Here’s how much I’ve got of Little Wave…


A very pretty cast on and seven long rows of the whole sweater, front, back and front,  and you should have a good look, because this evening when I sit down, it’s going to the frog pond for a lovely swim, and I’d feel bad about it, but I’m actually pretty happy.

When I went to cast on last night I did something a little dumb. I made the executive decision to cast on the second size, which has a finished bust measurement of 36.5″/ 93cm. I did this despite knowing that my bust is 37″/ 94cm, and despite getting gauge, and so knowing that the sweater was going to come out smaller than my bust, while hoping for at least some ease. I did it because I didn’t have enough yarn for the next size up, because inexplicably, I only bought six skeins of that yarn, and that’s not quite enough for a sweater.  To tell you the truth, I was pretty surprised that I would make the decision to only buy six skeins, and for a day or two I’ve been trying to figure out why I’d do it.  Were there only six skeins at the shop when I bought it?  Why would I buy it if there were only six? Could I only afford six, and when the yarn budget ran out I was so besotted with the yarn that I just bought what I could so that I’d have it it anyway? Was I thinking about a huge vest? Did I think I’d ever make this yarn into something for someone else?

I looked at the pattern, and saw that I didn’t have enough to make the size that I wanted –  and decided that the difference in sizing wasn’t that big a deal, berated myself again for only buying six,  and cast on something doomed. I can’t explain what I was thinking – except that I last night I had convinced myself it would “block out”* and had decided to rely on my short arms to take less yarn in the sleeves, which is ridiculous, never works and I know it.  The short arm thing is bull too. I’m just petite, not built like a T-rex with tiny vestigial arms.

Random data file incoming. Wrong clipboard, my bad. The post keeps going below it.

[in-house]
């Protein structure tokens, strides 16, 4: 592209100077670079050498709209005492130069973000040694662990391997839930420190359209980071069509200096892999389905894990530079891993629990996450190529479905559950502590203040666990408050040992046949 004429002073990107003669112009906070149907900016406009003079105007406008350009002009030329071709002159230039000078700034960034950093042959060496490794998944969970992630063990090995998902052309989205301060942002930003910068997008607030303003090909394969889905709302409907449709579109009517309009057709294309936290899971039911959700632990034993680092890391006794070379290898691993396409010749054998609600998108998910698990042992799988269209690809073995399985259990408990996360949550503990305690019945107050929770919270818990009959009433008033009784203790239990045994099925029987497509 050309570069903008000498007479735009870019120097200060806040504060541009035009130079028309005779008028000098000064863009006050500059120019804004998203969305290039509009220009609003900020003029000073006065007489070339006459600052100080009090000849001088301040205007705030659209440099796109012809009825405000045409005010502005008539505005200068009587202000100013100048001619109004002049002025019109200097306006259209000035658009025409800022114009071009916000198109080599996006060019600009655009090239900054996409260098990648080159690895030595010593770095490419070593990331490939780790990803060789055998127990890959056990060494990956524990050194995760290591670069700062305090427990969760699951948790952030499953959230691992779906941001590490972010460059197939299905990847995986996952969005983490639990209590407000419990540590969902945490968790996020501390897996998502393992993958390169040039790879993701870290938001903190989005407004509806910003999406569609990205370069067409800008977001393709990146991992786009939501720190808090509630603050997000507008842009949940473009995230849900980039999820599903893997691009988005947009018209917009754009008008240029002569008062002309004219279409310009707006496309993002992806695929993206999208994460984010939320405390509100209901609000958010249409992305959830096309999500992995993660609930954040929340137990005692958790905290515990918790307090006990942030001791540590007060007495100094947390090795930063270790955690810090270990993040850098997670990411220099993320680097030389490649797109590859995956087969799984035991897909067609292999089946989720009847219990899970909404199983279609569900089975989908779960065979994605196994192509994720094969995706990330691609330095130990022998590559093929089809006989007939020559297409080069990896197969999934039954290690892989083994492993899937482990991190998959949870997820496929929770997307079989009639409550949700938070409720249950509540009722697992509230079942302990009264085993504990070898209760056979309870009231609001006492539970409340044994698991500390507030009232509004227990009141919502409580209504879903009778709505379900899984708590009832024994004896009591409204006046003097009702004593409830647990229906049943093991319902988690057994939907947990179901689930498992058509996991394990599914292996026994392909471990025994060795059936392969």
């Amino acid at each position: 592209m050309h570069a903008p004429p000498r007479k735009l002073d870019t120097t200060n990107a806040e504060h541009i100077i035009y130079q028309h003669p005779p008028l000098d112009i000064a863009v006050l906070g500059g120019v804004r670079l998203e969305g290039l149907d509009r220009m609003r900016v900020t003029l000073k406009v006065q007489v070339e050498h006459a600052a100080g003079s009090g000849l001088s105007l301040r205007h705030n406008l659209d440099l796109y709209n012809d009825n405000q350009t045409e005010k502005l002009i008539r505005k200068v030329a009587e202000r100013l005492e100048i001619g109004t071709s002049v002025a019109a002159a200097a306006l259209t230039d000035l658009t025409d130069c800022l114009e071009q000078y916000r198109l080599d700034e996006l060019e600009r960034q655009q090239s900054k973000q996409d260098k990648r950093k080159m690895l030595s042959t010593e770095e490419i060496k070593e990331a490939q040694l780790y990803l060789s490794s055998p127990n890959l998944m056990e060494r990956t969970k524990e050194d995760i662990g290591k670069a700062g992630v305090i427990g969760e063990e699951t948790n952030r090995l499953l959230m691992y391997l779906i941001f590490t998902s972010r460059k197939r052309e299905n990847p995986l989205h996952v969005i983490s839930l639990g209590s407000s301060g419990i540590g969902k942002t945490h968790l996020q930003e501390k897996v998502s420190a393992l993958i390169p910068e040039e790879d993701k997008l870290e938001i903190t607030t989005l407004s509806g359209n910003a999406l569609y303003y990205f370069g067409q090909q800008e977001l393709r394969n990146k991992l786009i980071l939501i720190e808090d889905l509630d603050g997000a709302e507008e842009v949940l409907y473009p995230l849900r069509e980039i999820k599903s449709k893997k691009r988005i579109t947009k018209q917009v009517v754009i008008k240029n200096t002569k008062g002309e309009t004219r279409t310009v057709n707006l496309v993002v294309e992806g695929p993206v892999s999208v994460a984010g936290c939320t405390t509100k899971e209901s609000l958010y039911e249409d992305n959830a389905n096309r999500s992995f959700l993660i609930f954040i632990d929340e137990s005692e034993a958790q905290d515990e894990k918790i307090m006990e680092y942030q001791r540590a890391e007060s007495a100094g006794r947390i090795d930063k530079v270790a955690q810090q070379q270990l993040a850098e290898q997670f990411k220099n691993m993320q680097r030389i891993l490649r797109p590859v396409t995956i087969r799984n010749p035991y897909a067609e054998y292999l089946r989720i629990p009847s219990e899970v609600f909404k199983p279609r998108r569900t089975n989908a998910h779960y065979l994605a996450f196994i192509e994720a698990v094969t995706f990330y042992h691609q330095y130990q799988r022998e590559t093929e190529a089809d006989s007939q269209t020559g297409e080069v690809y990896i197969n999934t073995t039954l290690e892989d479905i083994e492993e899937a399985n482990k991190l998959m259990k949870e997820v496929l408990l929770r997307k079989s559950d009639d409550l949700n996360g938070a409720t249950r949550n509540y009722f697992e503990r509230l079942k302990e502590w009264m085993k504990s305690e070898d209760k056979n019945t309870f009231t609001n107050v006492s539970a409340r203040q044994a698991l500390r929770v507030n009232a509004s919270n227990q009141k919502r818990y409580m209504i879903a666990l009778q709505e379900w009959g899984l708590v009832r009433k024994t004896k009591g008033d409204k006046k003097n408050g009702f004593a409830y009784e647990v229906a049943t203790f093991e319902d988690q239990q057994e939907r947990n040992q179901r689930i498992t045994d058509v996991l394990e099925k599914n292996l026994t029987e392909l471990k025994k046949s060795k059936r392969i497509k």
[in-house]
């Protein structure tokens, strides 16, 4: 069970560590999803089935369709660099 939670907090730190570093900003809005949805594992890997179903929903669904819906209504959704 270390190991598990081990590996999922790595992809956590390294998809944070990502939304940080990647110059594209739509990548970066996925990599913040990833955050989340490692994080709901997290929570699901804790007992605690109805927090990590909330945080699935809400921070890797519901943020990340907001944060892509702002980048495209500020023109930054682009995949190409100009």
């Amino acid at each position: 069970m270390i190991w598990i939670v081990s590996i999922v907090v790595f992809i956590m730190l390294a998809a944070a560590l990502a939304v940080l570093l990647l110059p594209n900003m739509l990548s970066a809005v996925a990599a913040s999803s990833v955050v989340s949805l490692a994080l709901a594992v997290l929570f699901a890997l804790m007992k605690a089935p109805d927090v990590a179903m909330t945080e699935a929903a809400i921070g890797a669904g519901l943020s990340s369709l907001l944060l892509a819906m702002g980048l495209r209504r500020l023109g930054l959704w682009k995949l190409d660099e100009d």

This morning though, something  amazing happened.  I woke up, stretched, put my feet on the floor, and realized not only that I did buy seven skeins, but also that I wound one of them into a ball for swatching years ago.  More than that, and even more fantastically,  I knew exactly where it was. I got up out of bed, went straight to a particular cubby, and pulled it out – big swatch still attached, and not even cast off. (Before you ask, I have no idea what I was swatching. Looks like I was trying to make a sweater front a swatch, but I have no idea what sweater.)


So, back it goes, and I get the size I want, and the sweater will fit the way I want, and I’m starting to feel like this is charmed, which is not at all how I usually feel while pulling out a couple of hours of work, so isn’t that lovely.

* Knitting rule: If you’re hoping something will “block out”, it most likely will not. Corollary to that rule: The more important it is that the problem “blocks out” the less likely it becomes that blocking will do anything. Yeah, verily, if a project hinges on blocking to be big enough to fit, this will be the time that blocking makes your project smaller. So say we all.